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Japanese buying worries U.S.

A new survey shows that the share of foreign-made PCs bought by the Japanese government is steadily dwindling.

American computer manufacturers and the U.S. Trade Representative are worried about a new survey showing that the number of foreign-made computers purchased by Japanese government agencies is steadily dwindling.

The figures are alarming because the Japanese government is supposed to be expanding the amount of U.S. technology it purchases under various trade agreements.

The market share of non-Japanese servers bought by the Japanese government fell to 9.3 percent in 1996, down from 10.2 percent in 1995 and 13.7 percent in 1994, according to a study undertaken by the Computer Systems Policy Project (CSPP). Foreign-made PCs similarly slumped to 7.7 percent in 1996, the latest year for which figures are available, declining from 11.4 percent in 1995 and 15 percent a year earlier.

Non-governmental Japanese customers, meanwhile, are buying four times as many "foreign" computers, CSPP said.

"The continued downward trend in Japanese government procurement of foreign computers?runs[s] counter to the goals of our bilateral agreement with Japan on computers?[and] is also inconsistent with the relative success that U.S. computer firms have enjoyed in the Japanese market overall," said Charlene Barshefsky, the United States Trade Representative, in a prepared statement.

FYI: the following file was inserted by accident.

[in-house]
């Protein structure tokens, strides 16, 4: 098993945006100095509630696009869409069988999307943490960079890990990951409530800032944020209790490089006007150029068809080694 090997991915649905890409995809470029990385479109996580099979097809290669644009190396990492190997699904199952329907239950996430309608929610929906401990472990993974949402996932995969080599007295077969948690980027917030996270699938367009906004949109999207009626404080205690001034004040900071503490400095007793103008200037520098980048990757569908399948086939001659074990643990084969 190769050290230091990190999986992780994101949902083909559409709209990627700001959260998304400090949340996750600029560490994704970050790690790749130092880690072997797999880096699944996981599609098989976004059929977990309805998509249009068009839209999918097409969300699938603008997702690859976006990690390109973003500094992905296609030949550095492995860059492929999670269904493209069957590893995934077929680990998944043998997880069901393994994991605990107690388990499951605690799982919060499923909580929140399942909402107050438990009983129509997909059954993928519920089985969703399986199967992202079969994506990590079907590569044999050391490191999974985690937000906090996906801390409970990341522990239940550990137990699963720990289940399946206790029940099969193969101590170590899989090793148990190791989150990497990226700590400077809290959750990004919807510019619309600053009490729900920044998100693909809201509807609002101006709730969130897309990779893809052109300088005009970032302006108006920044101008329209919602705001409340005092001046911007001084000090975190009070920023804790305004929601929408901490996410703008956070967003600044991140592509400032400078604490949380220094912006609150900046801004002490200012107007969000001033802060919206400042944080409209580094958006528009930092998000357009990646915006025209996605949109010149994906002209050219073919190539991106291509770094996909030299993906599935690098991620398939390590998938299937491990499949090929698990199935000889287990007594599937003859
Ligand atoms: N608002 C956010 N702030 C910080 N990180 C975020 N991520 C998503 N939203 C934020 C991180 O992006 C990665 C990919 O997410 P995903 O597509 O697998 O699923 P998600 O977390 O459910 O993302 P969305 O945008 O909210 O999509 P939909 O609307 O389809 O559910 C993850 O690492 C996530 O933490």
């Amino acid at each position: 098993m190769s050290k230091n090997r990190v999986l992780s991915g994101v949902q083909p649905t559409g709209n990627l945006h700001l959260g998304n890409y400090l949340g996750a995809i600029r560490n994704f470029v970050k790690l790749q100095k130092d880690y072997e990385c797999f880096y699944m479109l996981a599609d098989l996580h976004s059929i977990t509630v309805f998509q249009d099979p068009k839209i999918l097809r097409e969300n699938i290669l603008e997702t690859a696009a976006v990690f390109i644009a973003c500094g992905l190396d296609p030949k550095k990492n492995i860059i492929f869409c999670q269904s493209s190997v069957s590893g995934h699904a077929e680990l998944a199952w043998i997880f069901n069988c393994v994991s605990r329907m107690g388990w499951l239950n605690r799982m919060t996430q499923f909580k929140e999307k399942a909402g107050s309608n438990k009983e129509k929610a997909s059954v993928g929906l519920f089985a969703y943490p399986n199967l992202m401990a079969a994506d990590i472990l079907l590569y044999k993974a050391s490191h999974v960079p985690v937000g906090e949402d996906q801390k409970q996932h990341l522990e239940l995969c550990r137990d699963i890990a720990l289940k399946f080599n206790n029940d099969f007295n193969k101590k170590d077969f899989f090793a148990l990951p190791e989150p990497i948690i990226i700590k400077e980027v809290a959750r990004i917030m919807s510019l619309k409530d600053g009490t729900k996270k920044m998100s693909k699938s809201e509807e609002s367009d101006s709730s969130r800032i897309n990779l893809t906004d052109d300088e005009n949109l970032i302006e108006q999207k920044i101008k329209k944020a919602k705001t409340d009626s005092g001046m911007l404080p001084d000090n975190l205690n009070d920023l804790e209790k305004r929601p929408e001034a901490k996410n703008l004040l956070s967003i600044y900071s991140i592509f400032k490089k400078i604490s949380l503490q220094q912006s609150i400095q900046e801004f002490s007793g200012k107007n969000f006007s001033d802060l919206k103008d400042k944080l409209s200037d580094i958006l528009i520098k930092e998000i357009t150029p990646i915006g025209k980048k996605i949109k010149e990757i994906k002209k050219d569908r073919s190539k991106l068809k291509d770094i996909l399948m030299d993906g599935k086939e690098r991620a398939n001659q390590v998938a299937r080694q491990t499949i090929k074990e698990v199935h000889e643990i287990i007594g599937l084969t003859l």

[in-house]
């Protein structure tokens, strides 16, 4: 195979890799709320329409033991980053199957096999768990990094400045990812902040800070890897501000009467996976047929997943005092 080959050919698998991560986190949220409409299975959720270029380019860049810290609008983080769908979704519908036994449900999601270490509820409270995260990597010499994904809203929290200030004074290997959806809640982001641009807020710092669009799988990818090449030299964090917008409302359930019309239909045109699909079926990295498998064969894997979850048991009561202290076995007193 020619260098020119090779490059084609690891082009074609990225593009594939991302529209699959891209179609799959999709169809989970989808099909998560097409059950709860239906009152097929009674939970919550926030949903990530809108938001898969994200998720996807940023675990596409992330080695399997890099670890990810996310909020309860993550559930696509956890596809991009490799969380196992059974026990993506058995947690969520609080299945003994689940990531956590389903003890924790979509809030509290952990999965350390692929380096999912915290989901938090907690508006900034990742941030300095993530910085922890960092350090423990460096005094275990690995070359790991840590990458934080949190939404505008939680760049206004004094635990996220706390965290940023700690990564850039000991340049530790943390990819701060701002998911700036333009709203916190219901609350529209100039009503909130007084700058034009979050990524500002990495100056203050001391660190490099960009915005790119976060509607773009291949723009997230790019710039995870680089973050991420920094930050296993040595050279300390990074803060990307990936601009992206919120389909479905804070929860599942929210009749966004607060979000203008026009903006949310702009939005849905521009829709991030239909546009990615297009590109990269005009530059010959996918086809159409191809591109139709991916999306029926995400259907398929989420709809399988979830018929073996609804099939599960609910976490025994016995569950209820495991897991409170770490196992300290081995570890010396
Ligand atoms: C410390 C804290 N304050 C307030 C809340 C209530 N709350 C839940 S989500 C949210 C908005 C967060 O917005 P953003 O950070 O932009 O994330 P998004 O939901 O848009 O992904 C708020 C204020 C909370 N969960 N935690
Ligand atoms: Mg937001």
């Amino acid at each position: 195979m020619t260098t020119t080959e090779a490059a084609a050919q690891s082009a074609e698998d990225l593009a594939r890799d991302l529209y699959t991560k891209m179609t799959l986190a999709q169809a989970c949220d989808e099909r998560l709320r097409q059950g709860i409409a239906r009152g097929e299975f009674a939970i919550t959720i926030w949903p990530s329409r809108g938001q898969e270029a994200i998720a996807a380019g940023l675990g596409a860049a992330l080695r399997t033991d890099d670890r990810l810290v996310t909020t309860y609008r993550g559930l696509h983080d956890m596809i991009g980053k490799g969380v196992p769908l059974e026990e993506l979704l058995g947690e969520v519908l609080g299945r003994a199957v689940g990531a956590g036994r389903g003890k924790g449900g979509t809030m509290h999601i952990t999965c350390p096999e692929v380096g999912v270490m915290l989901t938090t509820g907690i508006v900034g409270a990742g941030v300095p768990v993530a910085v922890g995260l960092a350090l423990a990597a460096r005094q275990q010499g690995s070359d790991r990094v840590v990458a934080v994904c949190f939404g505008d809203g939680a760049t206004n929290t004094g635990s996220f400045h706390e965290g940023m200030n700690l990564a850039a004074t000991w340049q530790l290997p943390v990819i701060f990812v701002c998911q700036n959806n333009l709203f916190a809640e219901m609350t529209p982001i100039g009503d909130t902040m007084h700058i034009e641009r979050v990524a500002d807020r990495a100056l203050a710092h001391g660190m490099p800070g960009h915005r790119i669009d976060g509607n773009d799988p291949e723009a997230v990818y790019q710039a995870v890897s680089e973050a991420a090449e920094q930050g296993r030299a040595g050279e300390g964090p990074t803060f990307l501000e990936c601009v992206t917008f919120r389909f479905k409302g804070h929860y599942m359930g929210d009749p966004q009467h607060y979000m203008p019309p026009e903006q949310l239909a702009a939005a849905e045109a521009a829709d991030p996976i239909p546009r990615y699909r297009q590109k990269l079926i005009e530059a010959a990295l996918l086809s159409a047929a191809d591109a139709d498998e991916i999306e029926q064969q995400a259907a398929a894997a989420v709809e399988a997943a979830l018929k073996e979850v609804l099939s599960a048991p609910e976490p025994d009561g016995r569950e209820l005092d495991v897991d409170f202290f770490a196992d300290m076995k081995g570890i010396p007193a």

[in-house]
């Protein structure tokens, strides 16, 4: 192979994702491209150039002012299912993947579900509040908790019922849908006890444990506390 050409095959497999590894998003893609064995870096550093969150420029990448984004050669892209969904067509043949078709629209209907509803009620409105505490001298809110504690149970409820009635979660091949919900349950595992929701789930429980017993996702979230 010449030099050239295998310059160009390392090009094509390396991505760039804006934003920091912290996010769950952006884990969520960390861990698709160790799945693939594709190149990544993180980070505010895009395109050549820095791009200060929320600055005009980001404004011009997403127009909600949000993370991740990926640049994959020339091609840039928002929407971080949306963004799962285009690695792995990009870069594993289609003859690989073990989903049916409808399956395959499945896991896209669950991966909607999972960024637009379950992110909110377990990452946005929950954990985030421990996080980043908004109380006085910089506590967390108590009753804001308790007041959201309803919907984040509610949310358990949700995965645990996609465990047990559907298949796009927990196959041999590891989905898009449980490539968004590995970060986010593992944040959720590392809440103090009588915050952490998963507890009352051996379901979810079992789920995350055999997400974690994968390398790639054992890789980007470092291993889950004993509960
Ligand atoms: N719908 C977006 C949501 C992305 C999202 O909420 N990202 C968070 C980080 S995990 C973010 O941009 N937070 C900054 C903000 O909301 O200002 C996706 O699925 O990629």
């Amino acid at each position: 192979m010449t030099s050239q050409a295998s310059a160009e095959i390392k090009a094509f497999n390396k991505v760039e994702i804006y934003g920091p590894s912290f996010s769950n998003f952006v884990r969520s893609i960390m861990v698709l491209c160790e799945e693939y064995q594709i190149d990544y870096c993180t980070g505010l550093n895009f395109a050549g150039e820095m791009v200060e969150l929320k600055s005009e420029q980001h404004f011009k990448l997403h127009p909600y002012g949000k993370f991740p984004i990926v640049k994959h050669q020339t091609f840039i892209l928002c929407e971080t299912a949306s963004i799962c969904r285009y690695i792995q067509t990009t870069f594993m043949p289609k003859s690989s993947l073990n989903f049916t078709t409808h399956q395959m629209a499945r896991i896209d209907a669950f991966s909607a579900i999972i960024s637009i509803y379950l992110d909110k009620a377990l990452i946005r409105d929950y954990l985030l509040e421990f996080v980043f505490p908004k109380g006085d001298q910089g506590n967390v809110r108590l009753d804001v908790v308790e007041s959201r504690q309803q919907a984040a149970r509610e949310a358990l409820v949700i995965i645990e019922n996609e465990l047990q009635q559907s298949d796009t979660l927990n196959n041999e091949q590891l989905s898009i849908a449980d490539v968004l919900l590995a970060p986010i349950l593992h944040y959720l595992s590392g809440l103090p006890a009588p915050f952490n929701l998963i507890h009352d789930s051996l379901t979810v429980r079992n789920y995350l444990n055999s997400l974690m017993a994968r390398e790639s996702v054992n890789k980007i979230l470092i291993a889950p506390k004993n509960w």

"U.S. computer manufacturers are confronting significant revenue losses in Japan's public sector market," Eckhard Pfeiffer, CEO of Compaq and chair of CSPP's committee of Japanese purchases, added in a statement.

The Bilateral Trade Agreement, concluded between Japan and the United States during President George Bush's infamous 1992 trip to the Asian country (when he grew ill at a state dinner), calls for expanding Japanese government purchase of foreign computer equipment. Representatives from the two governments will meet this summer to discuss its implementation, according to a statement from the Trade Representative's office.

The CSPP is a group of CEOs from major American computing companies, such as Compaq, Sun, Hewlett-Packard, and IBM, that develops public policy positions on technology and trade and lobbies official Washington. Extant since 1989, CSPP undertakes its survey of Japanese purchasing once a year.